“Think only of the past as its remembrance gives you pleasure.” ~Elizabeth

“Upon my word, you give your opinion very decidedly for so young a person.” ~Lady Catherine de Bourgh

“Come, Darcy, I must have you dance. I hate to see you standing around by yourself in this stupid manner. You had much better dance.” -Mr. Bingley

“In vain I have struggled. It will not do. My feelings will not be repressed. You must allow me to tell you how ardently I admire and love you.” -Mr. Darcy (This has to be the most peculiar proposal I’ve ever heard!)

 “I might, perhaps, wish to be informed why, with so little endeavour at civility, I am thus rejected, but it is of small importance.” -Mr. Darcy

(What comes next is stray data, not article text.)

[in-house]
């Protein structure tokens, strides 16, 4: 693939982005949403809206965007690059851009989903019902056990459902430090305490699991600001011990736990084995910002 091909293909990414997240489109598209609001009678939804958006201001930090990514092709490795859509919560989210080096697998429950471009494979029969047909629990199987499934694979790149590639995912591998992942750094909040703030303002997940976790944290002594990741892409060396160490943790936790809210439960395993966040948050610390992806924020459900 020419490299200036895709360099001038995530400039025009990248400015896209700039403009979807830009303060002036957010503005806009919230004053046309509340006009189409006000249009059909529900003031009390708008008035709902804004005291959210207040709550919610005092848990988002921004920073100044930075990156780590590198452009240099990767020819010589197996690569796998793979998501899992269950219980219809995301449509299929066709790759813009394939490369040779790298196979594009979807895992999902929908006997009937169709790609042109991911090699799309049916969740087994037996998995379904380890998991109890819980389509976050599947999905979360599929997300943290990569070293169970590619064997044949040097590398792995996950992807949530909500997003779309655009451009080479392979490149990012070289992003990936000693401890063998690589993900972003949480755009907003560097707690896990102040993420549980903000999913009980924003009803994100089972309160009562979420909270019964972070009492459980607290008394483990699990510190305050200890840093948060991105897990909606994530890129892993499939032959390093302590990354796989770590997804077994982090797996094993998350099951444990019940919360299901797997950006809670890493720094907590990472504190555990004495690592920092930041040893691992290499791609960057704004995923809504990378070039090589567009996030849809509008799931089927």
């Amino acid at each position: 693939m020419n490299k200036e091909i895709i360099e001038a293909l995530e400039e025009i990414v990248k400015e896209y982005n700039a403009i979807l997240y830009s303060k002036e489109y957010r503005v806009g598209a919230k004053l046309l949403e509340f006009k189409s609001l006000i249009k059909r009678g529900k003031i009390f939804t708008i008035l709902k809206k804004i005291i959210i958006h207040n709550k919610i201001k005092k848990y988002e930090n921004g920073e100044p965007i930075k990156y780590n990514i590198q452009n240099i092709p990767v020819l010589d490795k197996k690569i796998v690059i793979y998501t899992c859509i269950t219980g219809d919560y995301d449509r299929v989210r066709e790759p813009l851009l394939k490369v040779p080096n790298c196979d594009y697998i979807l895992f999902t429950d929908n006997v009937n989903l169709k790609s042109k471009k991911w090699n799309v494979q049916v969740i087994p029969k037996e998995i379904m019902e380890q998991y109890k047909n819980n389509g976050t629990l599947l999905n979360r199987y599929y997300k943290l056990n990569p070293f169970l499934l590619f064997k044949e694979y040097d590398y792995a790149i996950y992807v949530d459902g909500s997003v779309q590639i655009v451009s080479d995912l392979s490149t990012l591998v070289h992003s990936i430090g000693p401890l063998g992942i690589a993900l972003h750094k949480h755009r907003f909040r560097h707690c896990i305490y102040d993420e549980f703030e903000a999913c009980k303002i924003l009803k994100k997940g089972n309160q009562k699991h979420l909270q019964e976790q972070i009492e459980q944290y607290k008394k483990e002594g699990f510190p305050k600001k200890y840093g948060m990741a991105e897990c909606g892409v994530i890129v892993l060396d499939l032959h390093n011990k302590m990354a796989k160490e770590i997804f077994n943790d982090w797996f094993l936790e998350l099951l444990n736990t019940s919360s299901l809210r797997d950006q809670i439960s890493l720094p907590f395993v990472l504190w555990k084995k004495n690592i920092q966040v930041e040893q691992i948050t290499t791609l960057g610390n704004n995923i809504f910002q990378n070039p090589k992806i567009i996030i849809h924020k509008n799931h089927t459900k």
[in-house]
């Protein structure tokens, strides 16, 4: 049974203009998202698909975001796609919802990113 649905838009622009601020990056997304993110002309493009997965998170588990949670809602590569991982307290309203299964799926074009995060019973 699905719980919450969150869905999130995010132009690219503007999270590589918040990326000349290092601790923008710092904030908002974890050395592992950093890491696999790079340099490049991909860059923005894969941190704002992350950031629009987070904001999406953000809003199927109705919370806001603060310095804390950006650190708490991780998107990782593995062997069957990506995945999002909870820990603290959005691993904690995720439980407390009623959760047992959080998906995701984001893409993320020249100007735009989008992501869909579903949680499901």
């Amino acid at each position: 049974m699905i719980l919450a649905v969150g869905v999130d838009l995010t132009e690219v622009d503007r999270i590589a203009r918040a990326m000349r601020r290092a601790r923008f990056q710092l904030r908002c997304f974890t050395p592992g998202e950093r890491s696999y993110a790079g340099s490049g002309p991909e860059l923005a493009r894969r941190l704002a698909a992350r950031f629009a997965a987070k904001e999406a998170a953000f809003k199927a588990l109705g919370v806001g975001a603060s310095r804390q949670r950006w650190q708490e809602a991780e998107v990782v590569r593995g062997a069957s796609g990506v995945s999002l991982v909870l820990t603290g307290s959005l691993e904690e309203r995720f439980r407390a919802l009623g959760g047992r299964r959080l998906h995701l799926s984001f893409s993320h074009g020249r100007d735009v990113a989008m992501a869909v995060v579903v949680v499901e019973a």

“I might as well enquire why with so evident a design of offending and insulting me, you chose to tell me that you liked me against your will, against your reason, and even against your character? Was not this some excuse for incivility, if I was uncivil?” ~Elizabeth  

 “Look here, I have bought this bonnet. I do not think it is very pretty; but I thought I might as well buy it as not. I shall pull it to pieces as soon as I get home, and see if I can make it up any better.” ~Lydia

“And poor Mr. Darcy! dear Lizzy, only consider what he must have suffered. Such a disappointment and with the knowledge of your ill opinion too! and having to relate such a thing of his sister! It is really too distressing. I am sure you must feel it so.” ~Jane